Every year up to 800,000 litres of foetal calf serum is produced. Approximately 2 million almost full-term calves must die. It is estimated that in Europe production takes place in about 25 slaughterhouses, but it is thought that there is considerable hidden production – one reason being that slaughterhouses do not provide information on this niche-production.
How is calf serum obtained?
A pregnant cow is slaughtered and the living foetus is cut out of her uterus. The calf is moved to a separate area, where a syringe is inserted into the foetus’ beating heart. Via a tube the calf’s blood is pumped by each heartbeat into a bag. As the foetus’ blood is removed, it dies due to the drop in blood pressure and lack of oxygen. The blood coagulates and is then centrifuged so as to remove any remaining red blood cells. The pale, transparent serum is the desired end product.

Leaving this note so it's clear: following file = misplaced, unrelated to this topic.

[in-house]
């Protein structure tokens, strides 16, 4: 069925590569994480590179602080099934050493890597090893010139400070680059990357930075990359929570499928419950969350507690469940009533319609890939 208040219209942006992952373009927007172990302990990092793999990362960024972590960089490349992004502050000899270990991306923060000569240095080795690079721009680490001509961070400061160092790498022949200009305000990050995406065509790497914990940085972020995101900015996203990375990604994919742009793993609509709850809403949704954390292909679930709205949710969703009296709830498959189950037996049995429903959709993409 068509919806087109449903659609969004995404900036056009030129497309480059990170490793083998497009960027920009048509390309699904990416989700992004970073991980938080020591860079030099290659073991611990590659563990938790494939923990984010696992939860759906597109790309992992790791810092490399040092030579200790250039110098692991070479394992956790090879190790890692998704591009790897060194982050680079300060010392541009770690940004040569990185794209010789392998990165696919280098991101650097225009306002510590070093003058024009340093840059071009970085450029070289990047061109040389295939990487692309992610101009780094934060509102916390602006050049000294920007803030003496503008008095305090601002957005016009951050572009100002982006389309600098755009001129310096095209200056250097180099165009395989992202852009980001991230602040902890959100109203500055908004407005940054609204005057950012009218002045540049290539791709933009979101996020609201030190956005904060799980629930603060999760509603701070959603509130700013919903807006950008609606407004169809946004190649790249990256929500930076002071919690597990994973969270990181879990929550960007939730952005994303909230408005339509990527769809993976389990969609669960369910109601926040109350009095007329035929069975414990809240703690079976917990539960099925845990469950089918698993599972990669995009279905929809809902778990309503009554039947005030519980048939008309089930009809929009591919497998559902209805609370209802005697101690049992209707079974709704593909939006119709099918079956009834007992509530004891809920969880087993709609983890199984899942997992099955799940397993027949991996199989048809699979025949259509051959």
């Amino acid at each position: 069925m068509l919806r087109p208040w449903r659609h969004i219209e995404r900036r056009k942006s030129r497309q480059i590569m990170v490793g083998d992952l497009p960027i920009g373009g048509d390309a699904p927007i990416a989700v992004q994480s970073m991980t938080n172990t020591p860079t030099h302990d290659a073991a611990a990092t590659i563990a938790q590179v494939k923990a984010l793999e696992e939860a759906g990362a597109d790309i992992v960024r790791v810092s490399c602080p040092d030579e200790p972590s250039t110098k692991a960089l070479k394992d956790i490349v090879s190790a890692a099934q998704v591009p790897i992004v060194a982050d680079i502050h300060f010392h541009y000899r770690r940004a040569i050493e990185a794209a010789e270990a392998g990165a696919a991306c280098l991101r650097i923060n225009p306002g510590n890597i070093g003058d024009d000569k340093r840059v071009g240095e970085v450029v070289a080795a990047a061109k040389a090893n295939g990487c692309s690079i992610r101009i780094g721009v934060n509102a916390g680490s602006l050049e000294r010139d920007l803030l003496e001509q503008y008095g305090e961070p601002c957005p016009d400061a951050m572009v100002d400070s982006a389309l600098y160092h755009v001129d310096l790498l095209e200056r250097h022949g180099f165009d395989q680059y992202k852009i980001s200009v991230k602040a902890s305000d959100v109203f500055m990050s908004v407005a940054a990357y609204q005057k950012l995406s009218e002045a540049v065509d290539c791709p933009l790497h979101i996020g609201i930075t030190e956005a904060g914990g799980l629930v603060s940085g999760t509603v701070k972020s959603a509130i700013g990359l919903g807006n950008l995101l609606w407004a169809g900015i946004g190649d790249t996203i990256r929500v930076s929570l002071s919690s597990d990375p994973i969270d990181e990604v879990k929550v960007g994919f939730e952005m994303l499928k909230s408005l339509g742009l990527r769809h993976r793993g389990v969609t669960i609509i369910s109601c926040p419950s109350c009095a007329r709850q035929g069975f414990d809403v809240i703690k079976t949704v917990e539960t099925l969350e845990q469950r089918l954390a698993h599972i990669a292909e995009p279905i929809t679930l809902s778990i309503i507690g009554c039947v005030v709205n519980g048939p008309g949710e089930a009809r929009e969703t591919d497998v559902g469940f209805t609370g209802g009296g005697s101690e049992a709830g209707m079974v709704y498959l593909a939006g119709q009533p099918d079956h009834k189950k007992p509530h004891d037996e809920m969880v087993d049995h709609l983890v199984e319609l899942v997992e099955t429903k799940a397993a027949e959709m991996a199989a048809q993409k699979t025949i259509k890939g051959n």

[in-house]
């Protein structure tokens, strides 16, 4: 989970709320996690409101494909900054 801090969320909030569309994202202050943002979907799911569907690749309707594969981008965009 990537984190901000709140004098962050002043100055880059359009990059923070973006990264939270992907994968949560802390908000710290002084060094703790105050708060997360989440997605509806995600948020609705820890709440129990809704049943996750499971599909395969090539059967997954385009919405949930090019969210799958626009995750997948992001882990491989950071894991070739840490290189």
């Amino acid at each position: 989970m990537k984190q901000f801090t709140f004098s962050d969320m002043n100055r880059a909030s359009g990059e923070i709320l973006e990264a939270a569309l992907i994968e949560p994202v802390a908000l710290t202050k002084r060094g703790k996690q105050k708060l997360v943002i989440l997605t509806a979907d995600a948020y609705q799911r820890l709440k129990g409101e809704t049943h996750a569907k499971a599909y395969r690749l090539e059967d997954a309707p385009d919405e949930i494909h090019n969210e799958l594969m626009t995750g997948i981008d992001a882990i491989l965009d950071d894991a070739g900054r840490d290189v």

Is it painful for the calves?
It is generally well-known that cardiac puncture is very painful. In Denmark the Animal Experimentation Council requires that cardiac puncture of laboratory animals must take place whilst the animal is under full anaesthesia. An EU-report concludes that the physiological preconditions for foetal calf’s ability to feel pain are present as early as the end of the first third of gestation. As the gestation period for cows is 9 months, the calf foetus is physiologically capable of feeling pain from the end of its third month of development. The majority of foetuses used in production of foetal calf serum are almost full-term. From these, the largest amount of blood can be obtained.